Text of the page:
Mar 3, 2019

Vimentin protects the structural integrity of the nucleus and suppresses nuclear damage caused by large deformations

BioRxiv : the Preprint Server for Biology
Alison Elise PattesonP A Janmey

Abstract

Mammalian cells frequently migrate through tight spaces during normal embryogenesis, wound healing, diapedesis or in pathological situations such as metastasis. The nucleus has recently emerged as an important factor in regulating 3D cell migration. At the onset of migratory behavior, cells often initiate the expression of vimentin, an intermediate filament protein which forms networks extending from a juxtanuclear cage to the cell periphery. However, the role of vimentin intermediate filaments (VIFs) in regulating nuclear shape and mechanics remains unknown. Here, we used wild type and vimentin-null mouse embryonic fibroblasts to show that VIFs regulate nuclear shape, motility, and the ability of cells to resist large deformations. The results show that loss of VIFs alters nuclear shape, reduces perinuclear stiffness, and enhances motility in 3D. These changes increase nuclear rupture and activation of DNA damage repair mechanisms, which are rescued by exogenous re-expression of vimentin. Our findings show that VIFs provide mechanical support to protect the nucleus and genome during migration.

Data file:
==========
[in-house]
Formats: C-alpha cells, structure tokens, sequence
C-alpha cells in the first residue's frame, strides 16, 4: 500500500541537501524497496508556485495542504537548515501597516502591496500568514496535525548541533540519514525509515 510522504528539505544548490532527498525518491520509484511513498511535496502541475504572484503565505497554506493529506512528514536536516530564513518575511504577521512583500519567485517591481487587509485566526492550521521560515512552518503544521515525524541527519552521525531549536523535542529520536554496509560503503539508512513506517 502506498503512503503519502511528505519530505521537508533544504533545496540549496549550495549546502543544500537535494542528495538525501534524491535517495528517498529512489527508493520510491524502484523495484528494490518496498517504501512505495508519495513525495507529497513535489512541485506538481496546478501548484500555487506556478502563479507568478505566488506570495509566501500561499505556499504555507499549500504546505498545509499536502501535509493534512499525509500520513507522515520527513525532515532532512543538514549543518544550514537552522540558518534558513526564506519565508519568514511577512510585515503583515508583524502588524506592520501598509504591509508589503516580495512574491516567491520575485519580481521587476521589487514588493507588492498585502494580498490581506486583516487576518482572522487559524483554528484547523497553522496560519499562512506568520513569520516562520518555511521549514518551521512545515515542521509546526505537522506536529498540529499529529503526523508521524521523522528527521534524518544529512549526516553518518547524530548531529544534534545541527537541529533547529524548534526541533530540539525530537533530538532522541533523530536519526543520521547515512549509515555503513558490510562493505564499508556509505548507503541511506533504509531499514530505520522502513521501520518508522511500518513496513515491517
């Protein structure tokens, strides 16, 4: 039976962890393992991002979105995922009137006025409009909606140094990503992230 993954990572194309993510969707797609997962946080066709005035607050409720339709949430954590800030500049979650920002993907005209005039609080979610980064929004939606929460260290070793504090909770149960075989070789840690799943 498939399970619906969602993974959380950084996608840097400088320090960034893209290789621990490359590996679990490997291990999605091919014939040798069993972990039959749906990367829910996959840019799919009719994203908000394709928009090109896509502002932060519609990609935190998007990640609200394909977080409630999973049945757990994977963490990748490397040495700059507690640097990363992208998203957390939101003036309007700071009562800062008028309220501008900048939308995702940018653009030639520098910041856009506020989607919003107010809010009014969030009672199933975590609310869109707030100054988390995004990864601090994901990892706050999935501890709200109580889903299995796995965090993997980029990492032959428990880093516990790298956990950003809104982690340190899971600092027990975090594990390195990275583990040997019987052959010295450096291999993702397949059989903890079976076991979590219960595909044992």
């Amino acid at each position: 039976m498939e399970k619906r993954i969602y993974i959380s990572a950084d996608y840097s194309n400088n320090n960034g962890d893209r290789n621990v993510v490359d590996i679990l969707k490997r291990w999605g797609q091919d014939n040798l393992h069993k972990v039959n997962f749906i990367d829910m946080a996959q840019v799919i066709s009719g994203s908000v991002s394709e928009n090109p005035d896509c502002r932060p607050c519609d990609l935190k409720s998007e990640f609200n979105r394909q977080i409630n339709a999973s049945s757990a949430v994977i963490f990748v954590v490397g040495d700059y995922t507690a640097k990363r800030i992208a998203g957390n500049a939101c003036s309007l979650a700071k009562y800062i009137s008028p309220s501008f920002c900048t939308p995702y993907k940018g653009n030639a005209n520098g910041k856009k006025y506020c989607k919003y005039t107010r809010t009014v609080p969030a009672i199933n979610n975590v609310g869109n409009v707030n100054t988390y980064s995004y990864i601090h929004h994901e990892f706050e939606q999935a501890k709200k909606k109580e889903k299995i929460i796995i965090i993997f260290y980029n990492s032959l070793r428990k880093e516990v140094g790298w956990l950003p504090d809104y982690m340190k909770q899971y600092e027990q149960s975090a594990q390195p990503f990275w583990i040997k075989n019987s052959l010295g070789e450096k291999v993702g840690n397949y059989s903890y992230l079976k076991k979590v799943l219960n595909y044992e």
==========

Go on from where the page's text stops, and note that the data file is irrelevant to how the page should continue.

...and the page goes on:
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Mentioned in this Paper

Rupture
Genome
DNA Repair
Three-dimensional
Cell Motility
Regulation of Biological Process
Cell Nucleus
Embryonic Development
Anatomical Space Structure
VIM

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